Popcorn wasn’t always an option at the movies.  In the early 1900’s, the theater-going experience was different.  The auditoriums were much smaller.  The carpets and seats were lush and expensive.  The patrons tended towards upper-crust.  And the movies themselves… had no sound.  Any one of those reasons made popcorn a poor concession choice.  Theaters didn’t want kernels ground into their pricey floor coverings.  Patrons didn’t want a snack associated with the lower-class circuses and sporting events of the time.  Most importantly, no one wanted to hear crunching and munching while trying to read the subtitles of a silent movie.

The Great Depression – and “talkies” – ushered in the union of popcorn and movies.  A broader cross-section of patrons sought the theater for an inexpensive distraction to the hard times.  Popcorn was easy to mass-produce, and the smell and pop created an effective lure for the concession stand.  Crunching and munching was no longer a concern up against soundtracks.  And popcorn was affordable, even to those who could barely scrape together enough for the movie itself.

Do you prefer “mushroom” or “butterfly”?

There’s a little science behind popcorn to get it from husk to Hollywood.  Growers developed the appealing “butterfly bud”, with several “ears” to trap the butter and salt.  Growers also worked to shape popcorn to take up as much room in the bag as possible (less air), giving a more satisfying feel to the overall weight.  They coined terms like “expansion rate” and “mouth feel” and “finger control” – anything to make you buy more of the fluffy stuff.

All this talk of popcorn reminds me of a children’s book about a farmer who grew acres and acres of corn.  He’d store his corn in giant metal silos next to his field.  One summer day, the silos got so hot the corn inside started to pop.  The farmer heard the sound and climbed on the roof of one of the silos to see what was going on.  Suddenly the silo burst open, and the roof started rising above all that popcorn.  Up, up, up went the farmer.  When the popping finally stopped, the farmer was high up in the sky with no way to get down.  His neighbors came from miles around to try to help him.  The fire department’s ladders weren’t long enough.  The town had no helicopter.  Finally, the people talked it over and realized all they had to do was start eating the popcorn straight from the silo.  Down, down, down came the farmer until he was safe.

As much as I love popcorn, I only seem to eat it at the movies.  When my son was in college, he admitted to going to the theater, buying popcorn at the concession stand, and… leaving the building.  Who does that?  Then again, there’s nothing wrong with the idea (high price aside).  It’s like having turkey when it’s not Thanksgiving.  Or dessert before dinner.  Seems a little off, but really, why not?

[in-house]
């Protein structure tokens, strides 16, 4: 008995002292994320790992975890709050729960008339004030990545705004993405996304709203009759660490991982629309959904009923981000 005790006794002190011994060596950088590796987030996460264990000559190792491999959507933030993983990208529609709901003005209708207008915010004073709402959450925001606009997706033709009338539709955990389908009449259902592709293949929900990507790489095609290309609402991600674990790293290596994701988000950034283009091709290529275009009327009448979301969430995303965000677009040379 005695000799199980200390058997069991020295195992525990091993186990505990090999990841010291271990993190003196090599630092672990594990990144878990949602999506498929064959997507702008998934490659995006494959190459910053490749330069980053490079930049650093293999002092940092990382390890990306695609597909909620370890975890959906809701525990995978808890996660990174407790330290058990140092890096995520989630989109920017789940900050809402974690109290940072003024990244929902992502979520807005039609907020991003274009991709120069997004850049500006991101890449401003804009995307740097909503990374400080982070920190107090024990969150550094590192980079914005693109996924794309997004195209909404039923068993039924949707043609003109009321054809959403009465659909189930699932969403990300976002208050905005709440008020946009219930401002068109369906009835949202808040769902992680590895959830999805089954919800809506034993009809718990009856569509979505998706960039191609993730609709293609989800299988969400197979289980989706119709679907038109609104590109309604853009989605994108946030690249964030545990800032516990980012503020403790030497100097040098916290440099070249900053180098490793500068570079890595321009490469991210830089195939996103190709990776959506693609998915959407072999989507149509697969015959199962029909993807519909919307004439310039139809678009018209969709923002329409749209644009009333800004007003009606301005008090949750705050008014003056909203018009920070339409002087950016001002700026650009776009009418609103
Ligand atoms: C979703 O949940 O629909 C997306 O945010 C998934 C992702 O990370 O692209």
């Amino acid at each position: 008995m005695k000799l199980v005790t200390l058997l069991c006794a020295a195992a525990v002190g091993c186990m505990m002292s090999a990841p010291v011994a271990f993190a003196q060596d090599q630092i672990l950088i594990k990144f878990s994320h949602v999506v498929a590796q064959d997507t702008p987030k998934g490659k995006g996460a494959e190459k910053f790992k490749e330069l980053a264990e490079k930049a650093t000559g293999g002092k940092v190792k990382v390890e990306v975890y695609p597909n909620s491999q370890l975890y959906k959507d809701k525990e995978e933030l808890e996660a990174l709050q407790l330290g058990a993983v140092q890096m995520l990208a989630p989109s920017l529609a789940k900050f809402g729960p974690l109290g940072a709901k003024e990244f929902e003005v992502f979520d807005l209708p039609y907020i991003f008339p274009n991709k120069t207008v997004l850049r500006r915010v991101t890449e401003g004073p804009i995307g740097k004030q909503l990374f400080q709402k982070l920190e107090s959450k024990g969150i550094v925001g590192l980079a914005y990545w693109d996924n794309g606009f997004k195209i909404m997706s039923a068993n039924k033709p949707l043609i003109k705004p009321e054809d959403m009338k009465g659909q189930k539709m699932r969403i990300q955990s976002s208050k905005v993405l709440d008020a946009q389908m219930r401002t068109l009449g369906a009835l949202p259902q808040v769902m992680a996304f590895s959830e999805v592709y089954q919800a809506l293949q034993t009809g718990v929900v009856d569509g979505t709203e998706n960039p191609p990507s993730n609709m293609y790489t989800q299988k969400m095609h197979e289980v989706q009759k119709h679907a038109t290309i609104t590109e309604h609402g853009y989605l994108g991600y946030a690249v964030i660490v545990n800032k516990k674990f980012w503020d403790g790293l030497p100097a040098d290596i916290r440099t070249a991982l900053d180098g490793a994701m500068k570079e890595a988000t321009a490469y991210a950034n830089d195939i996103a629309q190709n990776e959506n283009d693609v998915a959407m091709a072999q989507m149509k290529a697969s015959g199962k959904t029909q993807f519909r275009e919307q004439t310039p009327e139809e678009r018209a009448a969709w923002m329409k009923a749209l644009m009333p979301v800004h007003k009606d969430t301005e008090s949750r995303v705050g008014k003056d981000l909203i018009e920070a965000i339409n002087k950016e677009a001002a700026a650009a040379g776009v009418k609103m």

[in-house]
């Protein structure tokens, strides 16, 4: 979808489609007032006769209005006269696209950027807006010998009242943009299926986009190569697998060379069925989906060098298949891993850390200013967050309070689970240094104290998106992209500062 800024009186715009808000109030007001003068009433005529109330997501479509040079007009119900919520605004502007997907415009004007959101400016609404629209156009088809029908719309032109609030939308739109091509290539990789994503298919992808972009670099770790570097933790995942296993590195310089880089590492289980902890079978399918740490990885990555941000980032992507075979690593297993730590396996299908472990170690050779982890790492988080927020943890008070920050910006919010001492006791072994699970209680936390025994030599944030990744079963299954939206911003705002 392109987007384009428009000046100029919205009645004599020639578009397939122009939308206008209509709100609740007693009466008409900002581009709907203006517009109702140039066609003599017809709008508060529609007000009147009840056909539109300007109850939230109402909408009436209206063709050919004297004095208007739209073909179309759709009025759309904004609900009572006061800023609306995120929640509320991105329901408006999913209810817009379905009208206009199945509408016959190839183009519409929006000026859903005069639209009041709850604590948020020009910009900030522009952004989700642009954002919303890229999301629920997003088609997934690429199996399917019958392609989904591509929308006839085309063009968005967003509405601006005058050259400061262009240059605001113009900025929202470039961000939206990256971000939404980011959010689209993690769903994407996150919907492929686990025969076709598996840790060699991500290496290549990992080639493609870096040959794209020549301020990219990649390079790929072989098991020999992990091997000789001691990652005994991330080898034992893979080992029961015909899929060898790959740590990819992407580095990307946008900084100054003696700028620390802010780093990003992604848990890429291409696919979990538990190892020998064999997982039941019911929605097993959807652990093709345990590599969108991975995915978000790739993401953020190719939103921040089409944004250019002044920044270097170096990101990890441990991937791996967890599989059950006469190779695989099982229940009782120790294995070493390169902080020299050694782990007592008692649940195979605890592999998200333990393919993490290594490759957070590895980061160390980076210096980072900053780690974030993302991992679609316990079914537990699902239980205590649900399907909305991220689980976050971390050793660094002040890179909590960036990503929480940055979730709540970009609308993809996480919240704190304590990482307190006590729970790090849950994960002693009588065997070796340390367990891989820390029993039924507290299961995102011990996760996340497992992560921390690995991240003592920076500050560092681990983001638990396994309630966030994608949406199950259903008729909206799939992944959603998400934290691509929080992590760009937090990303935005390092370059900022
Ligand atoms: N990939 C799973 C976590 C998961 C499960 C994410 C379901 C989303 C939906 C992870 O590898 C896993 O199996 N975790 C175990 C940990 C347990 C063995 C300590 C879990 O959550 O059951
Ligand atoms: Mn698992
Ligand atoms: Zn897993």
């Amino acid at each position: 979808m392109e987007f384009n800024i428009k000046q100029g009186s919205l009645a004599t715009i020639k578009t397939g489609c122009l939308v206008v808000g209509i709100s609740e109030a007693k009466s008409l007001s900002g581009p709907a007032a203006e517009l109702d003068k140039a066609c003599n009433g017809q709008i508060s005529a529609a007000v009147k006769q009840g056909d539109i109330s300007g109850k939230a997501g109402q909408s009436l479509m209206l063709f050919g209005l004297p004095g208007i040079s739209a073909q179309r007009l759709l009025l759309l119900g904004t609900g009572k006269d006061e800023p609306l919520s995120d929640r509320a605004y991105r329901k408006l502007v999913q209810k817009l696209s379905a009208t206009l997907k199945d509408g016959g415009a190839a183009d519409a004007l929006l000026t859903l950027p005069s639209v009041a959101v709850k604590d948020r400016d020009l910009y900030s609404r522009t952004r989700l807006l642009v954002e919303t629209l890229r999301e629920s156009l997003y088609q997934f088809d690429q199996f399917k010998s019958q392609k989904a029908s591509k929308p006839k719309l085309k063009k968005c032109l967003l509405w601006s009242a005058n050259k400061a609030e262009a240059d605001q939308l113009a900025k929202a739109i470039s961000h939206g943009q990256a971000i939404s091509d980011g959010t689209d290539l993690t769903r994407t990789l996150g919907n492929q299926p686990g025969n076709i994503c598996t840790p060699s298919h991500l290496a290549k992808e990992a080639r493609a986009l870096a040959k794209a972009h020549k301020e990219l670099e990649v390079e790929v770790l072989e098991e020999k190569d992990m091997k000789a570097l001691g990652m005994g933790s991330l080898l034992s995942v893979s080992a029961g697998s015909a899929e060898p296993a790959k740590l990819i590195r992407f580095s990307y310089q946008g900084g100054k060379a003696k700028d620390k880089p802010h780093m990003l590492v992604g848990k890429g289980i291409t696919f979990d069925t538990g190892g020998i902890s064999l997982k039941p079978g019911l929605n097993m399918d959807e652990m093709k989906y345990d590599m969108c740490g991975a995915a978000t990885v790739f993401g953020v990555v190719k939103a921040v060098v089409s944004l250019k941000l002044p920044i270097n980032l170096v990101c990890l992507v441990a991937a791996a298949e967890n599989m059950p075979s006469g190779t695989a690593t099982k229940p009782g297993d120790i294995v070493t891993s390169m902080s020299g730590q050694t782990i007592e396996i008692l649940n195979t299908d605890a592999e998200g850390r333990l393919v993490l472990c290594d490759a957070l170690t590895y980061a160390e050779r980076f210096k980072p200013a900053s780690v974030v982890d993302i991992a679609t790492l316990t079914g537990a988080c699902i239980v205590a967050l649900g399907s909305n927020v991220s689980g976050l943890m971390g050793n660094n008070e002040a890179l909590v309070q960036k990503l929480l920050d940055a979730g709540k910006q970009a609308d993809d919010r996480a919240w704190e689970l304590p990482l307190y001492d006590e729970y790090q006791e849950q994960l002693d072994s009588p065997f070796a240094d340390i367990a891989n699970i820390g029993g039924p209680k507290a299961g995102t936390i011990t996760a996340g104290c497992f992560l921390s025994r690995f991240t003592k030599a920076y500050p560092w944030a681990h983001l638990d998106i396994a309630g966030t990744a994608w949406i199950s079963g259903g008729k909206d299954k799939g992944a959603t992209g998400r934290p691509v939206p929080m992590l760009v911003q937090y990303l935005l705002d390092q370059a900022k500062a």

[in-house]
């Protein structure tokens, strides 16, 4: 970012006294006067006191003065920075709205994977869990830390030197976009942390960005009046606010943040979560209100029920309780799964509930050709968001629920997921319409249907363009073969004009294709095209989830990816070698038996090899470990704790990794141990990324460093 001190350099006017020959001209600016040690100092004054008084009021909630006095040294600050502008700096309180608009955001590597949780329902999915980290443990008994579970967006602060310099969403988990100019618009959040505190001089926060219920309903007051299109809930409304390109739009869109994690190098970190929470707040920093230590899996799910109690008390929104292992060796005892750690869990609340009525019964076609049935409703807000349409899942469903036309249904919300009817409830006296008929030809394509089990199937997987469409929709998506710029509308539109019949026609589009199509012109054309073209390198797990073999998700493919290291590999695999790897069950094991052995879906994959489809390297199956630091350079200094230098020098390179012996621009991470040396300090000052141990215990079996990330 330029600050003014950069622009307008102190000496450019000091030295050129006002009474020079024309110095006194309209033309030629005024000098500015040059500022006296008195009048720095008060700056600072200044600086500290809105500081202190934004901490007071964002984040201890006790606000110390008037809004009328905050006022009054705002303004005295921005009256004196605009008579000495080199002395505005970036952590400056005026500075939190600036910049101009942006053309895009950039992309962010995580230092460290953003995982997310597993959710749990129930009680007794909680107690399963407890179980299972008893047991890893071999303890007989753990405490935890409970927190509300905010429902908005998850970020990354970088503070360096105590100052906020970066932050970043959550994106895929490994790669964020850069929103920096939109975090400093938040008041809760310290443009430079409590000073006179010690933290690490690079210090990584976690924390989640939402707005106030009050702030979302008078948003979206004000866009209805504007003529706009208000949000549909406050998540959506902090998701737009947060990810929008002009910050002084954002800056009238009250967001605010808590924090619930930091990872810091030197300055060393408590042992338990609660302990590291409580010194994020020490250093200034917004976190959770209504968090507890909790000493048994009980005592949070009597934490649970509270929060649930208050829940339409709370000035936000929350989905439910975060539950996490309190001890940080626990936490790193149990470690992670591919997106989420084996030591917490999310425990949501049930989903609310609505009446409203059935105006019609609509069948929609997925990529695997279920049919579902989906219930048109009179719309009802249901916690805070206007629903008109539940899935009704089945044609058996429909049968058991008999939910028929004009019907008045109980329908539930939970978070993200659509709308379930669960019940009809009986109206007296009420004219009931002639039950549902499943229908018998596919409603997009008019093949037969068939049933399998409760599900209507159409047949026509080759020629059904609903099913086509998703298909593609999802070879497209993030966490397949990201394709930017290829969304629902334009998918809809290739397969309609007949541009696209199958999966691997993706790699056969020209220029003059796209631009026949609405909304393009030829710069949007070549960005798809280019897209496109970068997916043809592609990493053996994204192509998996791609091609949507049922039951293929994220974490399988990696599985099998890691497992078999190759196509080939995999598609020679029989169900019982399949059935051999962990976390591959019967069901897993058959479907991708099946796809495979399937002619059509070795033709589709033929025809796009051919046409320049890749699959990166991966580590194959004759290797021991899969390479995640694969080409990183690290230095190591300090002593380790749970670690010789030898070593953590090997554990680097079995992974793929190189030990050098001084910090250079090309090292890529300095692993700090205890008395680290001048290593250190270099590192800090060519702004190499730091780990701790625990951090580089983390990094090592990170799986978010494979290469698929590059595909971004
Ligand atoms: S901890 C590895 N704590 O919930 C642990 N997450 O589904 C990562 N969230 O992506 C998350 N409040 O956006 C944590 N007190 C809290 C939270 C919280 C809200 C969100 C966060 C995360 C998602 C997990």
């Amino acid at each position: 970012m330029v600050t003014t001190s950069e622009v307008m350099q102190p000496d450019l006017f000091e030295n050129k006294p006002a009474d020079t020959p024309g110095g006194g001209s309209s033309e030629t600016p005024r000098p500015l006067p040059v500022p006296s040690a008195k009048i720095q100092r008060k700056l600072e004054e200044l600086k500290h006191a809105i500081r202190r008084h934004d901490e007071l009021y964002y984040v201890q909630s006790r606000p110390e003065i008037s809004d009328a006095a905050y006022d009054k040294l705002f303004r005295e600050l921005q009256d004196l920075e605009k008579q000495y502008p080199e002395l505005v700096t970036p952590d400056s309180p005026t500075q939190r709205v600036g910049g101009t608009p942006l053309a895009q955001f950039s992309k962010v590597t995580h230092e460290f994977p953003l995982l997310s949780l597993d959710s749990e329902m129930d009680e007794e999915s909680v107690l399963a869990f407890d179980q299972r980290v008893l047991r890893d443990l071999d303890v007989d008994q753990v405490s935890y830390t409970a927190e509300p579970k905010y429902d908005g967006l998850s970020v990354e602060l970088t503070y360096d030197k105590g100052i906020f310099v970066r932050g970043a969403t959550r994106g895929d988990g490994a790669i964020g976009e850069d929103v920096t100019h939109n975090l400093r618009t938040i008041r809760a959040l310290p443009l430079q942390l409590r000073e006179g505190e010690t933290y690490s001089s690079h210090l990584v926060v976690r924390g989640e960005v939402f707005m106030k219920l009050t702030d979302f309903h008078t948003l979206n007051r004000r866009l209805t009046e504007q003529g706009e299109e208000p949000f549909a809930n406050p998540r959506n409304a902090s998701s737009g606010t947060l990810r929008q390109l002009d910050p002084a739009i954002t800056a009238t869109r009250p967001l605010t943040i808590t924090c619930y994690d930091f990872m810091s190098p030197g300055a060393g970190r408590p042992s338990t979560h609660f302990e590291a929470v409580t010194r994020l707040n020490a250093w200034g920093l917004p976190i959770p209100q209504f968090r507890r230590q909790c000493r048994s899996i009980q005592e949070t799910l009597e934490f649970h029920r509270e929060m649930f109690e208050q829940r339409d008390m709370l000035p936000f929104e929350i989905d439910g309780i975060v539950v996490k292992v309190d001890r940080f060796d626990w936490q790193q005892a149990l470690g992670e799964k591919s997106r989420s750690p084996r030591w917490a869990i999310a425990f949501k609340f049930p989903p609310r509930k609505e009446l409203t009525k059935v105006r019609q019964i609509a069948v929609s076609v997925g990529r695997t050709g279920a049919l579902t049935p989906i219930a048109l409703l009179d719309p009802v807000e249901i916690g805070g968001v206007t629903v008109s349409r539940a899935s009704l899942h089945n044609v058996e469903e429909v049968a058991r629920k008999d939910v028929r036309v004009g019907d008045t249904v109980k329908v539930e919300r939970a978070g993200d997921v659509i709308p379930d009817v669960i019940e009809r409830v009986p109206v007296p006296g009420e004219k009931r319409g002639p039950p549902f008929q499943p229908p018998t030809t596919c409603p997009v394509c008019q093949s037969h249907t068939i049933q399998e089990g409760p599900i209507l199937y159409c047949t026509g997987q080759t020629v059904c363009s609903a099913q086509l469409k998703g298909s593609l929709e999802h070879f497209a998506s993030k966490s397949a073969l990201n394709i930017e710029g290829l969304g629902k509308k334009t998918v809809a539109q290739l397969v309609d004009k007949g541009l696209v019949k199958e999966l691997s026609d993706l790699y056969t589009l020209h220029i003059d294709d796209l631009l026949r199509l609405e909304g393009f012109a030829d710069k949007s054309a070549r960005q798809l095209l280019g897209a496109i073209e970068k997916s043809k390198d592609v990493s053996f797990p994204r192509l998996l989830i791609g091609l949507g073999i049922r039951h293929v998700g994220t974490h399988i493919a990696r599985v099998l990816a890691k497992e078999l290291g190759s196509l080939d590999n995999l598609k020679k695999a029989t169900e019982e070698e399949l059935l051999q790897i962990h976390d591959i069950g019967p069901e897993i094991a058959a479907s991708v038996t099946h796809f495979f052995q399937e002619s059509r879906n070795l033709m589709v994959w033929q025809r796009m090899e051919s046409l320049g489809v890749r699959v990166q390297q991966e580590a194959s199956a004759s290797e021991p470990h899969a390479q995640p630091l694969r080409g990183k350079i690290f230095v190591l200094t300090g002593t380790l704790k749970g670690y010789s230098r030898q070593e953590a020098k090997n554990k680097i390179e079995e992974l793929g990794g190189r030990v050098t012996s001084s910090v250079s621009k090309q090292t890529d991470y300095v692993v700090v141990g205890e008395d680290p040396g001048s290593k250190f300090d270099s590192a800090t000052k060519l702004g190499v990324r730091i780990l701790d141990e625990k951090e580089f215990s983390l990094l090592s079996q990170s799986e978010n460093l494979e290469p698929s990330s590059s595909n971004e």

As for me, I’ll continue to enjoy my popcorn with my movie.  I’ll pay the ridiculous price for the shrinking bag, and still eat too much.  The only problem with this scenario?  Finding decent movies anymore.  They seem to be fewer and further, at least on the big screen.  Thank goodness for Netflix and my air popper.

Some content sourced from the Wall Street Journal article, “How AMC Gets Its Popcorn From Stalk to ‘Star Wars'”, and from the Smithsonian Magazine article, “Why Do We Eat Popcorn at the Movies?”

Media Meltdown

Nope, not that media.

A few weeks ago, I gave Legacybox a try.  Heard of ’em?  Legacy converts old home movies – the ones you may have on VHS or 8mm tapes (or even reel-to-reel) – into clean, digitized formats. I sent Legacy a heaping box of my tapes (reel-to-reel was slightly before my time), and a month later received a single, tiny thumb drive in return. Remarkable really: dozens of hours of precious video memories packed into a bits-n-bytes “box” the size of a fingernail clipper. If I’d chosen a digital download instead of the thumb drive, I wouldn’t have received anything (physical) in return.

We’ve flash-landed into a digital, live-stream, can’t-hold-it-in-your-hands world of multimedia these days.  Phonograph records, celluloid film, audio and video cassettes, and optical media like CD’s and DVD’s spin firmly in the rear-view mirror; collectables reserved for only the most nostalgic.

[It’s not a stretch to say print media – books, newspapers, magazines, and photographs – aren’t far behind, but that’s another post for another day.]

For those of you born in the last century – literally, not figuratively – let’s eulogize some of these once-upon-a-time physical media formats.

The “8-track”

I’m old enough to remember 8-track tapes, are you?  Before I owned my first “LP” or “45” record, I was regularly subjected to my dad’s music choices on his car stereo 8-track player.  In hindsight, there’s something endearing about the bulky, inefficient format of the 8-track tape (except when your only memory is your dad’s music).